Pricey LA Imposes Financial Barriers to Care

The high cost of living in Los Angeles County poses great challenges for undocumented immigrants and low-income families. According to the California Poverty Measure, which accounts for geographical differences in housing costs, LA has the highest poverty rate (13.7%) among the state’s counties, 2 percentage points higher than the state average (11.7%) (Danielson, Malagon, and Bohn 2022).

High costs force individuals to prioritize their basic needs, forgoing health services that do not fit into their constrained budgets. In the words of one interviewee, “A lot of undocumented immigrants are low-wage workers. They don’t have extra fungible income. So, any income that they have often gets spent on housing, food, basic supplies, and their kids, so health care sometimes drops to the bottom of the list.”  

Undocumented immigrants also worry about what will happen if they cannot afford to pay for health care after receiving it. Interviewees noted patients’ concerns about medical debt, Medi-Cal liens, and immigration sponsor deeming (in which immigrants must include their sponsor’s income in program applications—see National Immigration Law Center 2019), all of which pose barriers to signing up for safety net programs or getting health care. Low incomes can be a double-edged sword with respect to helping individuals access health care.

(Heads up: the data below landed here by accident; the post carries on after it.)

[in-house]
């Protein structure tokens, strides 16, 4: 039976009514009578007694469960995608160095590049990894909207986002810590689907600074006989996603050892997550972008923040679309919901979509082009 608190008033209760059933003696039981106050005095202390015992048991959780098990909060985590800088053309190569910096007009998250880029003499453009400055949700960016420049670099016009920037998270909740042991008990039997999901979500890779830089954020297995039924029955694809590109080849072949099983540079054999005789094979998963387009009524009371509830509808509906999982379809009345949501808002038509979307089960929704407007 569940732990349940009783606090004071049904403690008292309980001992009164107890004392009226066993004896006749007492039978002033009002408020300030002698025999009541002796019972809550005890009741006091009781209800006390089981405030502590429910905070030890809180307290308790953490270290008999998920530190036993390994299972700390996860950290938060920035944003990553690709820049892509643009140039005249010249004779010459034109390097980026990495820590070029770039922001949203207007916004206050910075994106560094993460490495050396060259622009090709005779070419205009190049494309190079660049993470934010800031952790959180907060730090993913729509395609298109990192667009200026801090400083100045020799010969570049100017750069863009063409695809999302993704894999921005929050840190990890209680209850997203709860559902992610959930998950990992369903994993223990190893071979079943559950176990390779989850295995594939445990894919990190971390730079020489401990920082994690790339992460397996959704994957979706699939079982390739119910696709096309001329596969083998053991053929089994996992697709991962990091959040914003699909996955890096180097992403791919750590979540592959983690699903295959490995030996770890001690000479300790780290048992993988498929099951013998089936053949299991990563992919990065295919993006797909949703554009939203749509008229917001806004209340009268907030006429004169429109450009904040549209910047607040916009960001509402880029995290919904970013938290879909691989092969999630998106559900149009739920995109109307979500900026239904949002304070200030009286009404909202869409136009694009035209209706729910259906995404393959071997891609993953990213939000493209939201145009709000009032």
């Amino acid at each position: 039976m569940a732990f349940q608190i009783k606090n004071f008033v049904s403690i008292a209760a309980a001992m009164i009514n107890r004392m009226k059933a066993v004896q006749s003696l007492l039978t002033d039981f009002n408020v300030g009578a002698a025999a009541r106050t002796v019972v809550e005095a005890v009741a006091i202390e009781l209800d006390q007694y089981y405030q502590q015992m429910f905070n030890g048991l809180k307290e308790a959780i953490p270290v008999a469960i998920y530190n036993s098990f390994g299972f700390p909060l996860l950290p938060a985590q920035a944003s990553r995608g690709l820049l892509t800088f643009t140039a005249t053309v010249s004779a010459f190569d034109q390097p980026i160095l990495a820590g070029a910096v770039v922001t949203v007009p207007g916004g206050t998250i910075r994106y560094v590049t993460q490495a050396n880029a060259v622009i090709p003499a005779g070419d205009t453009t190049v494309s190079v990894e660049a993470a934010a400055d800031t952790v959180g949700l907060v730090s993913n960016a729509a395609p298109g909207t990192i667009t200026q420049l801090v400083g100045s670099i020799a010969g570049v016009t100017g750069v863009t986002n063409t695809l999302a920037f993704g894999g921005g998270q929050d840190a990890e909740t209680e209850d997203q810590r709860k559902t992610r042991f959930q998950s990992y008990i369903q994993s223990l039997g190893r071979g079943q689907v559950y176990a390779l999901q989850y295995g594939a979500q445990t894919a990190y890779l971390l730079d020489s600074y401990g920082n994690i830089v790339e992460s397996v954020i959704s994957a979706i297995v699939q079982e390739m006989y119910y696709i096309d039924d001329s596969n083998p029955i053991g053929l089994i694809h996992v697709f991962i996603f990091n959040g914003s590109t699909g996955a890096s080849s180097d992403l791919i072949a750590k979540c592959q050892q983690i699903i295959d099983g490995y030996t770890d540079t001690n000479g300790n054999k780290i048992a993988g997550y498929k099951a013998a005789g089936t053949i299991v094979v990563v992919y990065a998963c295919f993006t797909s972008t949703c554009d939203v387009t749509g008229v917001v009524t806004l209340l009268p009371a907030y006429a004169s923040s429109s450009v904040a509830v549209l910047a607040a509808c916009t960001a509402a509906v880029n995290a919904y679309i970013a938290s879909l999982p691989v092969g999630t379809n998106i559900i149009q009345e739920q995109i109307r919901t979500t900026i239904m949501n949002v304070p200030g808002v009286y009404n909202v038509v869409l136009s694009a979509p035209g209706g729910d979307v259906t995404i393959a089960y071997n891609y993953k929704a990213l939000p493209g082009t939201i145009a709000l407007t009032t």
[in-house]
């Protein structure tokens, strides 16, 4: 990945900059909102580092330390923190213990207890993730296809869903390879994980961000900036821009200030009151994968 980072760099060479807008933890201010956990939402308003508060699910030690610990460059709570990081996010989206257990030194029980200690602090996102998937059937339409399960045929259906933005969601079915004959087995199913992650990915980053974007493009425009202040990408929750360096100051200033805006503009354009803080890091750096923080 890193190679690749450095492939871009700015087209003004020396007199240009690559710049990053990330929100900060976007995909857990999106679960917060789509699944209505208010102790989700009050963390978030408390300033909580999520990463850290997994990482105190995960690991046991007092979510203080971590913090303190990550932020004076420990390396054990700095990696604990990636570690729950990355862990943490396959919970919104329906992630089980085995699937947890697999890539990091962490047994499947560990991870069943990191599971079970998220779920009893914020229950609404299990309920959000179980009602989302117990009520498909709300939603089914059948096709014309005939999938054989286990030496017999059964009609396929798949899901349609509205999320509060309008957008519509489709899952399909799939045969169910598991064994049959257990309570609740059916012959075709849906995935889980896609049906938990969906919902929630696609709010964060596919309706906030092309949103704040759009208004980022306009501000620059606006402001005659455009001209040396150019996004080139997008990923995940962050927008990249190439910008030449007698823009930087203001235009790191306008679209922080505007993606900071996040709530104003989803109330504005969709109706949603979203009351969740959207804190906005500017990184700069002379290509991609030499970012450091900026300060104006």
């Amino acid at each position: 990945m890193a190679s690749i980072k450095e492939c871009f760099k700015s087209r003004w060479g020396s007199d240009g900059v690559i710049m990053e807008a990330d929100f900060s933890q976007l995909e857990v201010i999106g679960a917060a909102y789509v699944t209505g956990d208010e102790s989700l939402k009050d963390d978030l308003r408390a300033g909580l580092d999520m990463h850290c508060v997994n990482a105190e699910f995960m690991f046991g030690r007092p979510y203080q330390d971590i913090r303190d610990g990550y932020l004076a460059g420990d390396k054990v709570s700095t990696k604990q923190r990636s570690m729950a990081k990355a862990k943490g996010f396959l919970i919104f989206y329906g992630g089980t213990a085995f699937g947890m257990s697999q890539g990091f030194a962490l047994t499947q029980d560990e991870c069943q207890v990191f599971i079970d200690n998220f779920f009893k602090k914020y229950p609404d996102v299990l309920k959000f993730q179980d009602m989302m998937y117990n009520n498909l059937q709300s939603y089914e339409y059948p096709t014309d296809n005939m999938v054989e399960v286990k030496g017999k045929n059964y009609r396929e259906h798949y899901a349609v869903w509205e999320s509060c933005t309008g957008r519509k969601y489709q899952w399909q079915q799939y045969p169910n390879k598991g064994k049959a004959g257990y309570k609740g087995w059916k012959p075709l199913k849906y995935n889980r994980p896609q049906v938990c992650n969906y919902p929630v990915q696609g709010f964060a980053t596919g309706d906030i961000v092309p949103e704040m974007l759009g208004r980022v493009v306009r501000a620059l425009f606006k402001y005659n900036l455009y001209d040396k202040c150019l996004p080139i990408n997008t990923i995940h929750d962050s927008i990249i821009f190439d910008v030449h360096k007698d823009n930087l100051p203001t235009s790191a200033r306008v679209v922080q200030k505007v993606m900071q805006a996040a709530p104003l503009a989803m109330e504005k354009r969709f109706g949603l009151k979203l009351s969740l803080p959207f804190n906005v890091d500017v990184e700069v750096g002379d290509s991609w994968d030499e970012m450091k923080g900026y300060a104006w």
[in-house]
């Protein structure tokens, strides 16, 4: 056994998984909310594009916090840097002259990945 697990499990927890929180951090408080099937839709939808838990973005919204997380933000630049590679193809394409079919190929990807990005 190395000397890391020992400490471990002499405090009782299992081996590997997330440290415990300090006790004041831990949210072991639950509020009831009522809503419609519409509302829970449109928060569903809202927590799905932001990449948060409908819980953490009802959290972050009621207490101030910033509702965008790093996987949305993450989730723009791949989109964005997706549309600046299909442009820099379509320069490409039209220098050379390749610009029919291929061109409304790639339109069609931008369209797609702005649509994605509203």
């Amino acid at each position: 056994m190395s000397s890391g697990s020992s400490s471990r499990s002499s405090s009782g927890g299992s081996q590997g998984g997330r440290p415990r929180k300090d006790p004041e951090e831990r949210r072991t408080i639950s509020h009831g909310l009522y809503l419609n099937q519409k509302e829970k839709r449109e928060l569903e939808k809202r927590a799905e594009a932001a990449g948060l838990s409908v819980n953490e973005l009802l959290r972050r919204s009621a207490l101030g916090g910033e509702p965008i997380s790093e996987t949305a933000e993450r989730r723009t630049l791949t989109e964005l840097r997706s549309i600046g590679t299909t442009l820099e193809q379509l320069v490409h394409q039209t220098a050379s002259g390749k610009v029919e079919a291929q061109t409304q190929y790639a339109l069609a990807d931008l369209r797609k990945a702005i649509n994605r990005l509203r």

Health care safety net programs are targeted to low-income individuals—both Medi-Cal and My Health LA have an income eligibility threshold of $20,120 for a single person—but low-wage jobs themselves can stand in the way of getting health care. Undocumented immigrants with low-wage jobs tend to lack stable work schedules and paid time off, resulting in missing or delaying care. One interviewee noted that CHC visits outside normal work hours are coveted since they reduce conflict with patients’ jobs.

Transportation and Language Needs Pose Barriers in Multiple Ways

Undocumented immigrants may lack transportation to travel to health care providers. Transportation needs can also be the result of language needs, with patients having to travel long distances to see providers who speak their preferred language. Barriers can also stem from the lack of a cultural bridge, or an understanding and integration of cultural needs in health care.

Transportation barriers to care are present especially for older adults who are less mobile and may have greater health needs. One expert differentiated transportation access by residency tenure: long-settled immigrants are familiar with bus routes and know how to key in on specific phrases even if they do not necessarily speak English. More recent arrivals have a harder time navigating the sprawling county and its public transit system.

Complicating the picture further is LA’s high level of linguistic diversity. Most health care services and resources are provided in English or Spanish, while resources in Asian and Pacific Islander languages are not provided as often.

The Medi-Cal program provides a concrete example of the difficulties in serving expansive linguistic needs. The program establishes threshold languages by geography, and plans must provide materials in these languages to individuals who are not English-proficient. However, there are about 50 languages represented among our LA County study members and only a few, including English and Spanish, are threshold languages in LA. Technical Appendix E contains a complete list of LA County study patients’ preferred languages.